The Gift of the Last Magi

I recently gave the lecture ‘The Gift of the Last Magi’ as part of the CAS-E lecture series. I shared an overview of my research project on the nīrangdīn ceremony as it is performed today by the Zoroastrians in India, also known as Parsis. The main purpose of this ceremony is the consecration of bull urine, which at the end of the ceremony becomes an elixir (nīrang) believed to have spiritual properties. The nīrang is of paramount importance to Zoroastrian liturgy, as it is a necessary ritual implement for the performance of major ceremonies such as marriage, initiation of children, ordination of priests and funerary practices, to name a few. It is performed in a fire temple by two priests who have obtained the highest degree of initiation. During this 19-day event, they must perform a large part of the rituals in isolation to maintain the required ritual purity. The cost of the nīrangdīn ceremony is approximately ₹500,000 ≈ $6,500, making it so high that it can only be performed with the help of philanthropists who sponsor the ceremony.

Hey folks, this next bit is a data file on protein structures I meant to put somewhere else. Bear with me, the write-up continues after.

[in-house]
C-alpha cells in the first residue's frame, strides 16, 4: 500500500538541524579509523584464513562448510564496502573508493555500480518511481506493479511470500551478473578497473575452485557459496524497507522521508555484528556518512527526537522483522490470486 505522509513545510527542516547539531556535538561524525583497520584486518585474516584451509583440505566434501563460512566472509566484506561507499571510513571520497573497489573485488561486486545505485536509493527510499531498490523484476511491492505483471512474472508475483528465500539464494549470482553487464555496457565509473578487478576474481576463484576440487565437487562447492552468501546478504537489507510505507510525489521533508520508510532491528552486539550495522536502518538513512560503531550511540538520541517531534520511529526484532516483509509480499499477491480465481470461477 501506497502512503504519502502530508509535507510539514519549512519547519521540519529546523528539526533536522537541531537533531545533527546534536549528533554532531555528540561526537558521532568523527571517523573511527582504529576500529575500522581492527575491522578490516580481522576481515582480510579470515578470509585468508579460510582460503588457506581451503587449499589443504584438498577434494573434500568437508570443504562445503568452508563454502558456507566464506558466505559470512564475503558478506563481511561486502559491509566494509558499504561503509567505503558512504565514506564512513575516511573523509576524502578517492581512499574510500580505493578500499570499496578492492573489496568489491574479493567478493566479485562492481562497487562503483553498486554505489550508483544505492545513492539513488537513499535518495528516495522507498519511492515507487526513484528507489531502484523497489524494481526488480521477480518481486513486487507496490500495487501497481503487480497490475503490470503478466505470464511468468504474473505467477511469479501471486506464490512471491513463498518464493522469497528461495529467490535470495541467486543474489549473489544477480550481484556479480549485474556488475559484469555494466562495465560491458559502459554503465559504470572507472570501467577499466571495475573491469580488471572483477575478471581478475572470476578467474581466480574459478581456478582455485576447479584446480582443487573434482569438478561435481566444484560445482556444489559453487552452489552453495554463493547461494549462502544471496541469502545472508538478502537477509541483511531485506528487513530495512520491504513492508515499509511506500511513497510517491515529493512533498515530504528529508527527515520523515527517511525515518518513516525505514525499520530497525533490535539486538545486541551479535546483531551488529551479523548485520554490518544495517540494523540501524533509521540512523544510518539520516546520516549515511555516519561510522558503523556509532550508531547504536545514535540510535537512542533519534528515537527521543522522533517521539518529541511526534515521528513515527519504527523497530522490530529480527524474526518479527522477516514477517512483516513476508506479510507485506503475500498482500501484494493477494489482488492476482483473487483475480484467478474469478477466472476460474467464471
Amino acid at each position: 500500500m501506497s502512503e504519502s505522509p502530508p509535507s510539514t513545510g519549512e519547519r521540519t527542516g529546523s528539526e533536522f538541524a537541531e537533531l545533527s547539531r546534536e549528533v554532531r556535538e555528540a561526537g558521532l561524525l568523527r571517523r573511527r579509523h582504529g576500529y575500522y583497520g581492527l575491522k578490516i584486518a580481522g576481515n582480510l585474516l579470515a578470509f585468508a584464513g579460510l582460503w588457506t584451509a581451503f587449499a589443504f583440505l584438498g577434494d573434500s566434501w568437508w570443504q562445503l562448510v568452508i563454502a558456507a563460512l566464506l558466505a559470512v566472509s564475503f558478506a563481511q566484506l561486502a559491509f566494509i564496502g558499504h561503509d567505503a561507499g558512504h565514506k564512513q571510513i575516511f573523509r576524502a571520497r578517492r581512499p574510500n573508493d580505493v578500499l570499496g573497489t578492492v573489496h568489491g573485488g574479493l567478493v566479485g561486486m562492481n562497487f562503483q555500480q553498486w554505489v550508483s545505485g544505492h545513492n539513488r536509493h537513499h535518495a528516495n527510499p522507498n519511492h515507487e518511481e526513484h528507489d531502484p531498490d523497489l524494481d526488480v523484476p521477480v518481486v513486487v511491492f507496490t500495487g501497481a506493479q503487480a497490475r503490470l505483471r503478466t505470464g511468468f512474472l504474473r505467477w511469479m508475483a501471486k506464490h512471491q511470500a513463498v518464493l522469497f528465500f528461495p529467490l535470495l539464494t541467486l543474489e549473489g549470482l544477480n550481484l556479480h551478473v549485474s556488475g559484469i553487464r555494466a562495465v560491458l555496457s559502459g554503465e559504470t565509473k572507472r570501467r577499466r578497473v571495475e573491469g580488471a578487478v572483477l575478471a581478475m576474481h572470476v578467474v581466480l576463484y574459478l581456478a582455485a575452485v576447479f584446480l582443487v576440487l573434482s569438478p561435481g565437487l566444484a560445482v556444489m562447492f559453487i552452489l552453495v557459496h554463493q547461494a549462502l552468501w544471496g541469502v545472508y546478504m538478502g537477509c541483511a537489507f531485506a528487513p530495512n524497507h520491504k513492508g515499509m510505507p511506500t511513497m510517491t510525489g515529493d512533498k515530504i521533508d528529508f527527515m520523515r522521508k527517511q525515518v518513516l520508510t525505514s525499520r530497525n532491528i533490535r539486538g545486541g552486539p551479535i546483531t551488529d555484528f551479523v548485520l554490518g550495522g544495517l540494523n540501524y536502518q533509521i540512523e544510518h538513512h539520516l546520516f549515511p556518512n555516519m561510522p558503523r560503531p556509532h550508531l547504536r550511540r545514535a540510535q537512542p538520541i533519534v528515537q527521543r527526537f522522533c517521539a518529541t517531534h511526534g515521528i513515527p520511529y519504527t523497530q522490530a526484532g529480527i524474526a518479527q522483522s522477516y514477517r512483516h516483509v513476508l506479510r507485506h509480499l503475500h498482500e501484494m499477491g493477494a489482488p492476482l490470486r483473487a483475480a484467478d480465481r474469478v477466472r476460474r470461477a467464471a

Parsi devotee who offers vegetables to the white bull (varasiaji) whose urine is consecrated during the performance of the nīrangdīn ceremony. Parsis believe that the varasiaji is a holy animal as it represents its pigmentation allows for a flawless connection with the spiritual realm. As a consequence, the act of feeding the varasiaji grants Parsi devotees divine blessings.
Parsi devotee who offers vegetables to the white bull (varasiaji) whose urine is consecrated during the performance of the nīrangdīn ceremony.